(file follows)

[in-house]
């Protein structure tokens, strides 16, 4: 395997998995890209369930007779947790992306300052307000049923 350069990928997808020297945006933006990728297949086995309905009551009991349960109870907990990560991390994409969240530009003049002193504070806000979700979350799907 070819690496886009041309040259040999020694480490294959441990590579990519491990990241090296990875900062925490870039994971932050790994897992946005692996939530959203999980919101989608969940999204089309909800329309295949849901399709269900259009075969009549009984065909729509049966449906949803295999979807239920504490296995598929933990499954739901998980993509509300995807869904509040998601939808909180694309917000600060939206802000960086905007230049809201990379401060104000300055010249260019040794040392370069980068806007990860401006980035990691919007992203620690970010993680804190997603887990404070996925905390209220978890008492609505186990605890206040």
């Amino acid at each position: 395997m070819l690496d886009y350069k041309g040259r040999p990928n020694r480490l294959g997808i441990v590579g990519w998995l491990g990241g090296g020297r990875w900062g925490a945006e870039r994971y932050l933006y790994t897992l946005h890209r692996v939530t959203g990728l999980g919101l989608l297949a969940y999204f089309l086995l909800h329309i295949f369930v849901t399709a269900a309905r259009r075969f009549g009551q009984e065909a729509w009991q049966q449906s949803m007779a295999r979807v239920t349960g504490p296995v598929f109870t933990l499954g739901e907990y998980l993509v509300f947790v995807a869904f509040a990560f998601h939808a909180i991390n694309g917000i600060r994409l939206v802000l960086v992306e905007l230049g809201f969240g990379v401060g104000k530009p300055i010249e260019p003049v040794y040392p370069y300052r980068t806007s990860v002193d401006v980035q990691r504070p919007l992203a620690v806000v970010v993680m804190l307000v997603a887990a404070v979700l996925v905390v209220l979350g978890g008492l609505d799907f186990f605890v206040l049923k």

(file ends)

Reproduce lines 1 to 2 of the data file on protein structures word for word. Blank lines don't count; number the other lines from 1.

[in-house]
């Protein structure tokens, strides 16, 4: 395997998995890209369930007779947790992306300052307000049923 350069990928997808020297945006933006990728297949086995309905009551009991349960109870907990990560991390994409969240530009003049002193504070806000979700979350799907 070819690496886009041309040259040999020694480490294959441990590579990519491990990241090296990875900062925490870039994971932050790994897992946005692996939530959203999980919101989608969940999204089309909800329309295949849901399709269900259009075969009549009984065909729509049966449906949803295999979807239920504490296995598929933990499954739901998980993509509300995807869904509040998601939808909180694309917000600060939206802000960086905007230049809201990379401060104000300055010249260019040794040392370069980068806007990860401006980035990691919007992203620690970010993680804190997603887990404070996925905390209220978890008492609505186990605890206040």